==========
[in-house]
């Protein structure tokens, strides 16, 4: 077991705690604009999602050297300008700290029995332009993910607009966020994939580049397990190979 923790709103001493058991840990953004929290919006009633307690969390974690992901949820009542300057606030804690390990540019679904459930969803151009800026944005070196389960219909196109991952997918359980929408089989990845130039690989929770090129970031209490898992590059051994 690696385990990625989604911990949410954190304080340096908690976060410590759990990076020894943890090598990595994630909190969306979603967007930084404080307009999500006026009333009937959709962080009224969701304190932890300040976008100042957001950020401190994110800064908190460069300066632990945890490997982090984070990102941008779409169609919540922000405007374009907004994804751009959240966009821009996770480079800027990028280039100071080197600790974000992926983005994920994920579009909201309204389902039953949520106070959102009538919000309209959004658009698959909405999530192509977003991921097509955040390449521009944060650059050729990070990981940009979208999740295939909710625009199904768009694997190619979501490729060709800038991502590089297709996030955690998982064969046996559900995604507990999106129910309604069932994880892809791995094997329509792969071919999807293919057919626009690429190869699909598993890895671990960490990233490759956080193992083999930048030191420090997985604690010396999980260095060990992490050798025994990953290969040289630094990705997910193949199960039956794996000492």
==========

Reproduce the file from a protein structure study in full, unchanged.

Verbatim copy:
[in-house]
């Protein structure tokens, strides 16, 4: 077991705690604009999602050297300008700290029995332009993910607009966020994939580049397990190979 923790709103001493058991840990953004929290919006009633307690969390974690992901949820009542300057606030804690390990540019679904459930969803151009800026944005070196389960219909196109991952997918359980929408089989990845130039690989929770090129970031209490898992590059051994 690696385990990625989604911990949410954190304080340096908690976060410590759990990076020894943890090598990595994630909190969306979603967007930084404080307009999500006026009333009937959709962080009224969701304190932890300040976008100042957001950020401190994110800064908190460069300066632990945890490997982090984070990102941008779409169609919540922000405007374009907004994804751009959240966009821009996770480079800027990028280039100071080197600790974000992926983005994920994920579009909201309204389902039953949520106070959102009538919000309209959004658009698959909405999530192509977003991921097509955040390449521009944060650059050729990070990981940009979208999740295939909710625009199904768009694997190619979501490729060709800038991502590089297709996030955690998982064969046996559900995604507990999106129910309604069932994880892809791995094997329509792969071919999807293919057919626009690429190869699909598993890895671990960490990233490759956080193992083999930048030191420090997985604690010396999980260095060990992490050798025994990953290969040289630094990705997910193949199960039956794996000492």